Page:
San Diego Natural History Museum--Your Nature ConnectionSDNHM Field Guide
[Amethyst geode.  Collection of the San Diego Natural History Museum.]


Quartz is thought to have come from the German miner's language of the Middle Ages, but the original meaning is not known.

Description and Occurrence

Quartz is one of the most common minerals on Earth. The crystal forms as a six-sided prism with pointed ends. The ends look like six-sided pyramids. The sides of the crystal are marked with crosswise striations (ridges). It occurs in all geological environments, and makes up most of the dust in air.

Quartz comes in a wide range of colors. It's usually white and colorless, but is also transparent (rock crystal), purple (amethyst), pink (rose quartz), clear yellow (citrine), cloudy-white (milky quartz), and pale brown to black (smoky quartz). The more attractive colors are used as semi-precious gemstones. Amethyst and citrine are the most highly valued forms.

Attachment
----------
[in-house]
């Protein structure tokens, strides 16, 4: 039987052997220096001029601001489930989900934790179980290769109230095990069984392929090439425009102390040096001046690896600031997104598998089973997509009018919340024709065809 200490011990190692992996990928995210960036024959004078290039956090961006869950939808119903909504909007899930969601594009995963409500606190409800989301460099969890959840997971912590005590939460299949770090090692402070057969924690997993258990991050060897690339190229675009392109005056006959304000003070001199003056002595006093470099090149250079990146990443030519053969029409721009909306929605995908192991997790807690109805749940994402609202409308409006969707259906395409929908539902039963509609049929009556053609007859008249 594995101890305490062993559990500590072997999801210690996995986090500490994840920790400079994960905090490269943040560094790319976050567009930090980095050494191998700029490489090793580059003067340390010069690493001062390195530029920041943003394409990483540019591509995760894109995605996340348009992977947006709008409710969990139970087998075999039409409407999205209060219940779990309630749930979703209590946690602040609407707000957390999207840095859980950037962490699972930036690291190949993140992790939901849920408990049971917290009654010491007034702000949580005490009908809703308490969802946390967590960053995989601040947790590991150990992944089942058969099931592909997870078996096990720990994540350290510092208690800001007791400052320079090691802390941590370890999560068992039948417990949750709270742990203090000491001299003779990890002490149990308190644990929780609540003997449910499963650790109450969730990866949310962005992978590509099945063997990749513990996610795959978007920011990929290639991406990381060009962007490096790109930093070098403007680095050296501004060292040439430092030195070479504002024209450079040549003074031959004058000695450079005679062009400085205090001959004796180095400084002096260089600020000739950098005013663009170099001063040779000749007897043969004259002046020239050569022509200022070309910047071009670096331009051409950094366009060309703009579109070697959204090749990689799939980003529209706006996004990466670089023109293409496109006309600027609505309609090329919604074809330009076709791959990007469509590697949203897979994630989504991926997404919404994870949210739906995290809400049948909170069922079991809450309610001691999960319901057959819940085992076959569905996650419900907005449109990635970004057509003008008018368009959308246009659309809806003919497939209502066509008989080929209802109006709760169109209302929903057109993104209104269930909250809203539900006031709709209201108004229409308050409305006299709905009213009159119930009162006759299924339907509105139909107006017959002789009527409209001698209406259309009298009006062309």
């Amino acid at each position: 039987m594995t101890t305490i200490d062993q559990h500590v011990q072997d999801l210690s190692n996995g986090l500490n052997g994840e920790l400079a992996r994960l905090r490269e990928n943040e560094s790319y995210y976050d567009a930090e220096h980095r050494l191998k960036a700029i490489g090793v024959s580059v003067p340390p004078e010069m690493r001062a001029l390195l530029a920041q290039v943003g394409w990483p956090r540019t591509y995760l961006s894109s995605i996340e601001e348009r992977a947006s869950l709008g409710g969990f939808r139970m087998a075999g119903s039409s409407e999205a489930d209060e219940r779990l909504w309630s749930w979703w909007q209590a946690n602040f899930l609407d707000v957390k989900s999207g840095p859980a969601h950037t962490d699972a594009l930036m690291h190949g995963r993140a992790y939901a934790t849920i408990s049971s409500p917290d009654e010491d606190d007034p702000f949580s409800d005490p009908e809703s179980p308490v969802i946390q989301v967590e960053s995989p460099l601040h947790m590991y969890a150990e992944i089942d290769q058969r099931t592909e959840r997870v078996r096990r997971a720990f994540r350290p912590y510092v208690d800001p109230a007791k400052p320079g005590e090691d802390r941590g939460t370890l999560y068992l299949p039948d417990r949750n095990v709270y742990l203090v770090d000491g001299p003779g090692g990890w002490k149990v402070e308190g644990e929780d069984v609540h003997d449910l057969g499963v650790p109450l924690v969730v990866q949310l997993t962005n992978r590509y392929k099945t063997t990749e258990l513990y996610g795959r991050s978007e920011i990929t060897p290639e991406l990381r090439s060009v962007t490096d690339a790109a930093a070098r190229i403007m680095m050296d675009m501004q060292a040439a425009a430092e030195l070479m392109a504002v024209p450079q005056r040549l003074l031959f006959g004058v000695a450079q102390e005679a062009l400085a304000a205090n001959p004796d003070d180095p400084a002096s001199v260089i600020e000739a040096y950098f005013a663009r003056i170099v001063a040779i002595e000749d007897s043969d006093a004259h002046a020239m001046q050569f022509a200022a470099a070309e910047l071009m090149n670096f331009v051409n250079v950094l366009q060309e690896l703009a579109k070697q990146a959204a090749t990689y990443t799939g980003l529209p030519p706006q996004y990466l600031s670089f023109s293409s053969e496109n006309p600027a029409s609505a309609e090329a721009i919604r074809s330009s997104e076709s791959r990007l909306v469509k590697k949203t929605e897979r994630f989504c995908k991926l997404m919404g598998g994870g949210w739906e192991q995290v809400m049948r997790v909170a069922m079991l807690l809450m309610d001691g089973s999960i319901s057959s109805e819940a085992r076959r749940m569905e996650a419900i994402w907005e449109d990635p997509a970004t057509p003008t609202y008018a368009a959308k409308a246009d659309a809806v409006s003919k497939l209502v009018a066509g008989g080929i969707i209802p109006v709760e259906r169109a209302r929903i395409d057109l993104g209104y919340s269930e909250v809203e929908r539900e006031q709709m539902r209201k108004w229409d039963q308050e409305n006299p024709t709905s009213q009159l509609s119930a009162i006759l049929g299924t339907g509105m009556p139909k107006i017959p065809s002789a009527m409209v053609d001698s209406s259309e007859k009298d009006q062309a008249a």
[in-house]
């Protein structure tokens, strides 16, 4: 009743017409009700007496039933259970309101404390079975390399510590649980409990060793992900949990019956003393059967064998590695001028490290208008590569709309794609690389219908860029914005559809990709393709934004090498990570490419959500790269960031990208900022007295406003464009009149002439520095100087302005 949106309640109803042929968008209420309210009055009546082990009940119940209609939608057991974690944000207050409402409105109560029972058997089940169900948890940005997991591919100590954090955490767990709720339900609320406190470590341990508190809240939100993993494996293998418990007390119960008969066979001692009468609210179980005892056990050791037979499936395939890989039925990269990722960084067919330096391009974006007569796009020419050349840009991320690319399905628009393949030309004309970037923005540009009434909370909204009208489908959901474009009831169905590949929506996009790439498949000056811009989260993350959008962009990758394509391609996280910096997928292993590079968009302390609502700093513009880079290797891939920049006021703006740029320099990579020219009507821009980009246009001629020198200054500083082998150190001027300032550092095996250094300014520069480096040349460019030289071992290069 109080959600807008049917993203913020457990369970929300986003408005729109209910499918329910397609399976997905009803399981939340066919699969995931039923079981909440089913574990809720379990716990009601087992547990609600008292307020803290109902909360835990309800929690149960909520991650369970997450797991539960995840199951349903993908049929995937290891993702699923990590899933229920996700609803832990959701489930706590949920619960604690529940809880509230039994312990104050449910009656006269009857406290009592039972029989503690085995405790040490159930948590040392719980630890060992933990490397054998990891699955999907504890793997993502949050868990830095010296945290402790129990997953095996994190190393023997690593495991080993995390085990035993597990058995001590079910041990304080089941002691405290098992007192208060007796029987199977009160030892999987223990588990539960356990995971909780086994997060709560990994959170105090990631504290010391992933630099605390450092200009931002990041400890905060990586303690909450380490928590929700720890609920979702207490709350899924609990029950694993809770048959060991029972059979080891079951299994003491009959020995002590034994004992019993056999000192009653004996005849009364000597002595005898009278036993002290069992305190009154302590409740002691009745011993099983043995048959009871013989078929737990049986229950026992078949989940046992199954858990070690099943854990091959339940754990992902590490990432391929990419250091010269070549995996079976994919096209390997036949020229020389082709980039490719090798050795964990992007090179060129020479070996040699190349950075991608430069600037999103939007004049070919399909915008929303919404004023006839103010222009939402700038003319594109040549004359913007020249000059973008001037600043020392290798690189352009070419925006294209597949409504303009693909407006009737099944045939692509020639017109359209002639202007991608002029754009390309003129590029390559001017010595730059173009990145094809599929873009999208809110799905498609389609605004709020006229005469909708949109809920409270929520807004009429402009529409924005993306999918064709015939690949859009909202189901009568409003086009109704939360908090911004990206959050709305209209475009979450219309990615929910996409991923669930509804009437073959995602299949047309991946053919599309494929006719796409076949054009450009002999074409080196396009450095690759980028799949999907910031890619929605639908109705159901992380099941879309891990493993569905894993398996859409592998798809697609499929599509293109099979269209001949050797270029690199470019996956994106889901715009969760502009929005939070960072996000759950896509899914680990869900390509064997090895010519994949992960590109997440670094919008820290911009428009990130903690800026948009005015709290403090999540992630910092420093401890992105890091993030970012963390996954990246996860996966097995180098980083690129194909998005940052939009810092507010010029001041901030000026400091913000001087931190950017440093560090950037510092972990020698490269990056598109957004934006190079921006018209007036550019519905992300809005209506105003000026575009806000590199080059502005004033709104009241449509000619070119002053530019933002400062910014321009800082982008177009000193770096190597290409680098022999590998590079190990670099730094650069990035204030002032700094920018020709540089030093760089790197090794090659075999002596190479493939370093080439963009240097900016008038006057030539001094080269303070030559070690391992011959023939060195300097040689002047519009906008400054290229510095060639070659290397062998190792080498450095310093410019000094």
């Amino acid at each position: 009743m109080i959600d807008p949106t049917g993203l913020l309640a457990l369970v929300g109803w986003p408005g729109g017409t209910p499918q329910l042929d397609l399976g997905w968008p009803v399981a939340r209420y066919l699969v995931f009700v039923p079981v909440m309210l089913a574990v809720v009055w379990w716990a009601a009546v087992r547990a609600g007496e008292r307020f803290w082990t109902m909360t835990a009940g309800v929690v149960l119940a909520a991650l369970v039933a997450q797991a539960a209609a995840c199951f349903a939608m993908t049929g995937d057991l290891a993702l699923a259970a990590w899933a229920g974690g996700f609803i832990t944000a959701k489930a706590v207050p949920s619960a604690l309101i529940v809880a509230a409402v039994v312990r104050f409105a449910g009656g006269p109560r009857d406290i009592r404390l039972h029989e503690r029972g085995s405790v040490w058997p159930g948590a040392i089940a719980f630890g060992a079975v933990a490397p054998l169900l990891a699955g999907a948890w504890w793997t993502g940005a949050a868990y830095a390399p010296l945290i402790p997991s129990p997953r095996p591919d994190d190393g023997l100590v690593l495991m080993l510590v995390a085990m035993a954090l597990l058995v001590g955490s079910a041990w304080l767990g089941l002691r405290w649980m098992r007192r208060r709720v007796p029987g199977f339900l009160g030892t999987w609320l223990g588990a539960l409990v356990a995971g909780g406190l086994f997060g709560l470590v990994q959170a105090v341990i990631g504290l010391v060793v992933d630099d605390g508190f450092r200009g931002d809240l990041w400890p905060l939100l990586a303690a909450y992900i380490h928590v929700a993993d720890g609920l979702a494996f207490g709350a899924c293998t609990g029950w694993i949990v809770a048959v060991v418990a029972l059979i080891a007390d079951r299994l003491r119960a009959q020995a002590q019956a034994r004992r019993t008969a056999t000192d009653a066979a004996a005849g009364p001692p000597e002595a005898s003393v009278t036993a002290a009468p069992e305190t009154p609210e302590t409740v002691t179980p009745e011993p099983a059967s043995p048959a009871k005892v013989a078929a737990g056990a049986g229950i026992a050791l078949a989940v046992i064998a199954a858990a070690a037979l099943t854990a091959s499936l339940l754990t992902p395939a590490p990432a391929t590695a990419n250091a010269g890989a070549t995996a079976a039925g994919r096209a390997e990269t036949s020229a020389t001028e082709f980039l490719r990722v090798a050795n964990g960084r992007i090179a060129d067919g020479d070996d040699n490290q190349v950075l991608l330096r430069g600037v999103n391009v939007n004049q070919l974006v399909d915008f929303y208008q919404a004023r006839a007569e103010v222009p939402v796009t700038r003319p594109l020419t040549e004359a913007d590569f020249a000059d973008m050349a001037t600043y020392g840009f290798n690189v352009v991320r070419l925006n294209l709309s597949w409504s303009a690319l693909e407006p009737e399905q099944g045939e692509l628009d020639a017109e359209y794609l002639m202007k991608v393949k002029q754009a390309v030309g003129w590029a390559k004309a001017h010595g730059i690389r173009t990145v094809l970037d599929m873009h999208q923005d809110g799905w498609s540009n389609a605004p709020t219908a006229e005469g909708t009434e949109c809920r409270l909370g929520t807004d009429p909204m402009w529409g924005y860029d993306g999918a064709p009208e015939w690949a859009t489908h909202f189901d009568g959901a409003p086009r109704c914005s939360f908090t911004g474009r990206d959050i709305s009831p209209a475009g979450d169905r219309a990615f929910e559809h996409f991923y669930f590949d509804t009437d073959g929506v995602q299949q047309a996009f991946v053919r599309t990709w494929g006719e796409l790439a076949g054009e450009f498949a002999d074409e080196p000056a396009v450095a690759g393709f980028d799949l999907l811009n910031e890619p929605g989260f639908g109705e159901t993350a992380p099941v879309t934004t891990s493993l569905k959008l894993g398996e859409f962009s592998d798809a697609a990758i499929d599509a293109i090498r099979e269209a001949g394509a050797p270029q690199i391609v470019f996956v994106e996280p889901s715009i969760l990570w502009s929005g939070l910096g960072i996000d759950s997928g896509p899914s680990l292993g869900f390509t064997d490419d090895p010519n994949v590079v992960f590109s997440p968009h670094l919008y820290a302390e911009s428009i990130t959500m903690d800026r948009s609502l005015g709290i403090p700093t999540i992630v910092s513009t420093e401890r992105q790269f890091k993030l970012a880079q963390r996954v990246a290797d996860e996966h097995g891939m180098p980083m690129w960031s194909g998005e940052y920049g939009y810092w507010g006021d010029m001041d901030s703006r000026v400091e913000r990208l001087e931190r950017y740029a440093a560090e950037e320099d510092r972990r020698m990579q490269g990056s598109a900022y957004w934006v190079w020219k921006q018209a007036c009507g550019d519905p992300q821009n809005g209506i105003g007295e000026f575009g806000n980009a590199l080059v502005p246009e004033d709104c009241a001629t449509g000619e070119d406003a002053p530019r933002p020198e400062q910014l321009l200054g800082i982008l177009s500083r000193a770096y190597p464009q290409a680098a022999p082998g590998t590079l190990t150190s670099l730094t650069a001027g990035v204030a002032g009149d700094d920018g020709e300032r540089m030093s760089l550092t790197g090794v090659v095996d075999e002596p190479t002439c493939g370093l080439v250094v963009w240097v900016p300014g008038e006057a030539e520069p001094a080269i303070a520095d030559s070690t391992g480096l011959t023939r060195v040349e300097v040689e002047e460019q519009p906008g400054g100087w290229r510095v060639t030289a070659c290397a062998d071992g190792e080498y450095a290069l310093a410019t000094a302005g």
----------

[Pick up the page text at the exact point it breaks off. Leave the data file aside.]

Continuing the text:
Most quartz crystals are not used as gemstones, but as raw materials in industry. It's used in glass, ceramics, paints, and abrasives. Quartz crystals are piezoelectric, and are used in watches, radios, oscillators, and wave stabilizers.

Quartz can be found anywhere on Earth. Fine specimens of rose quartz can be found in the pegmatite mining districts of San Diego County.

Field Notes: Quartz can be identified by its six-sided, prism-like shape and hardness.

Physical Properties

Color Streak Transparency Luster Hardness Cleavage Fracture Specific gravity Crystal form
colorless, various colors white transparent to opaque vitreous 7 none conchoidal 2.65 hexagonal

Photo: Amethyst geode. Collection of the San Diego Natural History Museum
Photo credit: Linda West

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